The Mayan Train could affect the rights of indigenous peoples in Mexico, experts warn

The Mayan Train, a government megaproject with private participation seeks to promote development and tourism in five states in the southeast of the country. Human rights specialists warn that it would jeopardize the guarantees of the original communities to the land, natural resources, and the environment. And they ask that these peoples be included in decision-making.

Nine special rapporteurs and a UN human rights working group warned this Wednesday that the Mayan Train could endanger the rights of indigenous peoples and other communities to land and natural resources, cultural rights, and the right to a healthy and sustainable environment.

The Mayan Train is a mega-project of the Mexican government with the participation of the private sector that includes 1,500 kilometers of railways laid across the Yucatan peninsula and the two states of the Tehuantepec isthmus, in the southeast of the country, and that seeks to reduce the times and freight and passenger transport costs to promote development and boost the tourism industry.

National Security Project

In a joint statement, the experts stressed that since the government has elevated the Mayan Train to the category of a national security project, it can derogate the application of environmental and social safeguards, and affirmed that this classification does not allow Mexico to evade its international obligations to respect the human rights of the people affected and to protect the environment.

“This decision not only has the potential to allow human rights abuses to go unaddressed but also undermines the purpose of the project to bring inclusive and sustainable social and economic development to the five Mexican states involved,” Fernanda said. Hopenhaym, Chair of the UN Working Group on Business and Human Rights.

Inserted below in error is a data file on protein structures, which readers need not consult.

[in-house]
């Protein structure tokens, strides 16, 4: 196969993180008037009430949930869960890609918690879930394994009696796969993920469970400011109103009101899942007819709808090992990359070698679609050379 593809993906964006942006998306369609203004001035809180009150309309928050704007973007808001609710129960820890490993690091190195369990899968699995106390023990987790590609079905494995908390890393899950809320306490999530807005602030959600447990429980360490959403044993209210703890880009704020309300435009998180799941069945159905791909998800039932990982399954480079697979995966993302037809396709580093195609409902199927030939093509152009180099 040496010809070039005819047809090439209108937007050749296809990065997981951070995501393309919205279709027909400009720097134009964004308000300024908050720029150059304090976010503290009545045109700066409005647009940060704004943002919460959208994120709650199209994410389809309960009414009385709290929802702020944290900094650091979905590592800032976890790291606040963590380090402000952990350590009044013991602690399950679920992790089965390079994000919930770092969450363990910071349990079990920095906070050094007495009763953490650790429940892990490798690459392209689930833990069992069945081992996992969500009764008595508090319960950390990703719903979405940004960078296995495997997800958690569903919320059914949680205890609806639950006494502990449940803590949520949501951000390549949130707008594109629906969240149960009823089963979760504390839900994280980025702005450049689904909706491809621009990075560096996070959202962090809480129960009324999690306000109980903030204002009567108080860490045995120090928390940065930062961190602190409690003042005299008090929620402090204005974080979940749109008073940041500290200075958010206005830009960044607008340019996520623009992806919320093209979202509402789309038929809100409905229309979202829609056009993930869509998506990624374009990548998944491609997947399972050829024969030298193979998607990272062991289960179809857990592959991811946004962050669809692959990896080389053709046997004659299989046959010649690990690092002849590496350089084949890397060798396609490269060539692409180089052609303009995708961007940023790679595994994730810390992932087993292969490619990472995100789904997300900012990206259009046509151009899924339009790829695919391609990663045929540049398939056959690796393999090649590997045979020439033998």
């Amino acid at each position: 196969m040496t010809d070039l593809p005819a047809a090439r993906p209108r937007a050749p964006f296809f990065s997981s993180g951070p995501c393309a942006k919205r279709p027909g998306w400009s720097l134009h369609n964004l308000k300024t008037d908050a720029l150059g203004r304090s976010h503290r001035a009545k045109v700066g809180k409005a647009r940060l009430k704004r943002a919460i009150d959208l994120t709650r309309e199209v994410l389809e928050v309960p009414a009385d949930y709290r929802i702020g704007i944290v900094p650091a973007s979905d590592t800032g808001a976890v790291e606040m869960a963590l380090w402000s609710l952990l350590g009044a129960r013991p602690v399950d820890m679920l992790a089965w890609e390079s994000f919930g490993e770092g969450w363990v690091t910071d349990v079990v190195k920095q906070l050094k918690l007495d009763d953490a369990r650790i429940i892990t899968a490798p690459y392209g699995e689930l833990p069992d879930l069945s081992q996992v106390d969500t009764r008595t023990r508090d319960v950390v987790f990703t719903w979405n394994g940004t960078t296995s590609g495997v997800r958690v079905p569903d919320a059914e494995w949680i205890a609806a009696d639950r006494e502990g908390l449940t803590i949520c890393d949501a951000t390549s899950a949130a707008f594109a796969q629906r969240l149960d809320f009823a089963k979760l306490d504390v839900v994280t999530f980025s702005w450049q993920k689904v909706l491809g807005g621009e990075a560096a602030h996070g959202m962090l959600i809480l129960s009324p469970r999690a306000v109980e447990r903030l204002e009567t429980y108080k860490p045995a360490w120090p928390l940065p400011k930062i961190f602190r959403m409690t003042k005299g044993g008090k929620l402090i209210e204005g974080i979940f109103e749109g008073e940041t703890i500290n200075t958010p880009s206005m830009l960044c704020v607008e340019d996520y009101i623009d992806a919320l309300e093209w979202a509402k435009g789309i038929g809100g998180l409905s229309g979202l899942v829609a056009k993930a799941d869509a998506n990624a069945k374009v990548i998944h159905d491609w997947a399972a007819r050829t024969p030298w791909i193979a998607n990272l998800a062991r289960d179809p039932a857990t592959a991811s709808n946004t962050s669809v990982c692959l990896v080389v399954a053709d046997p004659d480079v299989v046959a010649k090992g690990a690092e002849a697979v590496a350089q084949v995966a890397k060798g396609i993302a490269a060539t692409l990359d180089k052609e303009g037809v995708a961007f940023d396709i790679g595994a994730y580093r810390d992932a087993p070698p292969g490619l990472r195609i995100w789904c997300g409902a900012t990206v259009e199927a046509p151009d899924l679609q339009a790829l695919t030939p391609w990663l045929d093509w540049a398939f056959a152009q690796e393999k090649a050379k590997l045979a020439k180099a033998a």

Hopenhaym added that the increasing involvement of the military in the construction and management of the project also “raises great concern.”

The rapporteurs stated that human rights defenders who have pointed out the project’s negative impacts face threats and attacks, and stressed that their access to an independent and impartial tribunal is limited.

Indigenous Participation

“As a state-led project, the Mexican government should take additional steps to ensure respect for human rights and the environment,” they stressed.

In this sense, they asked the government to guarantee the substantive participation of the affected communities and called for transparency in the evaluations of human rights and environmental impact before making any future decision related to the Mayan Train, with the intention of preventing any other negative effect.

The experts stressed that the free, prior and informed consent of indigenous peoples must be respected and that the actual and potential cumulative impacts of projects must be transparently assessed, as established by international human rights and environmental standards.

The Private Sector Cannot Turn a Blind Eye

Regarding the companies -some of them transnationals- and private investors in the project of $20 billion dollars, the rapporteurs showed great concern for the lack of diligence regarding human rights and urged them to take provisions and exert their influence to guarantee the exercise of the fundamental guarantees of the inhabitants of the five states involved.

“Relevant companies and investors domiciled in Spain, the United States and China cannot turn a blind eye to the serious human rights problems related to the Mayan Train project,” the experts emphasized.

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